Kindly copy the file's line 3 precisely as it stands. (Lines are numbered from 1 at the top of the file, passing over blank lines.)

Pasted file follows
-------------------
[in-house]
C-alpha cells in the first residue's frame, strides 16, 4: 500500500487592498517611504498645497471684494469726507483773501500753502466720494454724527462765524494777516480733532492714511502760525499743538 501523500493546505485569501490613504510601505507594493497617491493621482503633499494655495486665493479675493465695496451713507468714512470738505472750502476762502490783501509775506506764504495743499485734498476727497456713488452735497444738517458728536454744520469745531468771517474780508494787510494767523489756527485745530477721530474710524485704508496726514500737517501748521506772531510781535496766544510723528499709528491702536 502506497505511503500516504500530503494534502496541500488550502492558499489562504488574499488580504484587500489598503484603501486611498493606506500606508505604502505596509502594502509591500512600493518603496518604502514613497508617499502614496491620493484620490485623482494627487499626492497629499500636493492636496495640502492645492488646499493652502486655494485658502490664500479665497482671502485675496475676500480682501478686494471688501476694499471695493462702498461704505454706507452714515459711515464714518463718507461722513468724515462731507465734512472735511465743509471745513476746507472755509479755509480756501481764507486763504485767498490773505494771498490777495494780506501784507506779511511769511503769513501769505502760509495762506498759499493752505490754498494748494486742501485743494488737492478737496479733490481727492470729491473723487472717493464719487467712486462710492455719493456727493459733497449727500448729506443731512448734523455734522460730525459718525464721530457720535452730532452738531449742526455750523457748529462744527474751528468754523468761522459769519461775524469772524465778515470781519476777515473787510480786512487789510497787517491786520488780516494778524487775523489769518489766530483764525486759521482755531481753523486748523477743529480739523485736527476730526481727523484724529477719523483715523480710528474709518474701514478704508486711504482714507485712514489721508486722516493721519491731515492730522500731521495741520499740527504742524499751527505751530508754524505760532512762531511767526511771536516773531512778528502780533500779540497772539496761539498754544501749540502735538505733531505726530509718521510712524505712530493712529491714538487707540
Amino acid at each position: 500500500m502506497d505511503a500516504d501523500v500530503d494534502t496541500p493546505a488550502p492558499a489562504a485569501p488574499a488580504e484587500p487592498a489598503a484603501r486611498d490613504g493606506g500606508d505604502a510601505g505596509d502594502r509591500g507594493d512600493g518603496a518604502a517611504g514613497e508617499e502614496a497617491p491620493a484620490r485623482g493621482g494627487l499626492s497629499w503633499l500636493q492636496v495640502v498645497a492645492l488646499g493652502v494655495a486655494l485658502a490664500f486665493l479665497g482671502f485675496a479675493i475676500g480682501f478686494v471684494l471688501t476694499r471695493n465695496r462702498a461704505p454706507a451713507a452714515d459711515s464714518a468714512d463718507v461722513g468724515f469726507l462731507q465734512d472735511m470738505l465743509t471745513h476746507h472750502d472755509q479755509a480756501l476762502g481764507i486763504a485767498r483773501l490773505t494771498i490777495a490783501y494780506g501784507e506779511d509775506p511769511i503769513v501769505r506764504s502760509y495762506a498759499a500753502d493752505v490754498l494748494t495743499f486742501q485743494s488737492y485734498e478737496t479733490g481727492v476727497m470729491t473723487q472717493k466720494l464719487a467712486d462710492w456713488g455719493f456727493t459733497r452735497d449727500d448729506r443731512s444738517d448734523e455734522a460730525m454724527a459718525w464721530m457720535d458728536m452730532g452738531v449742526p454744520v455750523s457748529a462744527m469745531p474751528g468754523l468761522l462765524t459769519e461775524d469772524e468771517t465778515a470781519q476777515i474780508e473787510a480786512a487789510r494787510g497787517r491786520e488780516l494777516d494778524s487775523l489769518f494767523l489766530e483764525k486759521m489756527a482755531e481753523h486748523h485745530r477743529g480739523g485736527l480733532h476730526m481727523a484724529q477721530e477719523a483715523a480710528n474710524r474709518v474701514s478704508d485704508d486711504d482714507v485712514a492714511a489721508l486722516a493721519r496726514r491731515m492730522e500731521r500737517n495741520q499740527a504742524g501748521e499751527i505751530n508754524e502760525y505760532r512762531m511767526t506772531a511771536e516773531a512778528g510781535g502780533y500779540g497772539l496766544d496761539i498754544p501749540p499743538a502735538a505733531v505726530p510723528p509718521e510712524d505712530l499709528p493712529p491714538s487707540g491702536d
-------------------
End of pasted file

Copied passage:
Amino acid at each position: 500500500m502506497d505511503a500516504d501523500v500530503d494534502t496541500p493546505a488550502p492558499a489562504a485569501p488574499a488580504e484587500p487592498a489598503a484603501r486611498d490613504g493606506g500606508d505604502a510601505g505596509d502594502r509591500g507594493d512600493g518603496a518604502a517611504g514613497e508617499e502614496a497617491p491620493a484620490r485623482g493621482g494627487l499626492s497629499w503633499l500636493q492636496v495640502v498645497a492645492l488646499g493652502v494655495a486655494l485658502a490664500f486665493l479665497g482671502f485675496a479675493i475676500g480682501f478686494v471684494l471688501t476694499r471695493n465695496r462702498a461704505p454706507a451713507a452714515d459711515s464714518a468714512d463718507v461722513g468724515f469726507l462731507q465734512d472735511m470738505l465743509t471745513h476746507h472750502d472755509q479755509a480756501l476762502g481764507i486763504a485767498r483773501l490773505t494771498i490777495a490783501y494780506g501784507e506779511d509775506p511769511i503769513v501769505r506764504s502760509y495762506a498759499a500753502d493752505v490754498l494748494t495743499f486742501q485743494s488737492y485734498e478737496t479733490g481727492v476727497m470729491t473723487q472717493k466720494l464719487a467712486d462710492w456713488g455719493f456727493t459733497r452735497d449727500d448729506r443731512s444738517d448734523e455734522a460730525m454724527a459718525w464721530m457720535d458728536m452730532g452738531v449742526p454744520v455750523s457748529a462744527m469745531p474751528g468754523l468761522l462765524t459769519e461775524d469772524e468771517t465778515a470781519q476777515i474780508e473787510a480786512a487789510r494787510g497787517r491786520e488780516l494777516d494778524s487775523l489769518f494767523l489766530e483764525k486759521m489756527a482755531e481753523h486748523h485745530r477743529g480739523g485736527l480733532h476730526m481727523a484724529q477721530e477719523a483715523a480710528n474710524r474709518v474701514s478704508d485704508d486711504d482714507v485712514a492714511a489721508l486722516a493721519r496726514r491731515m492730522e500731521r500737517n495741520q499740527a504742524g501748521e499751527i505751530n508754524e502760525y505760532r512762531m511767526t506772531a511771536e516773531a512778528g510781535g502780533y500779540g497772539l496766544d496761539i498754544p501749540p499743538a502735538a505733531v505726530p510723528p509718521e510712524d505712530l499709528p493712529p491714538s487707540g491702536d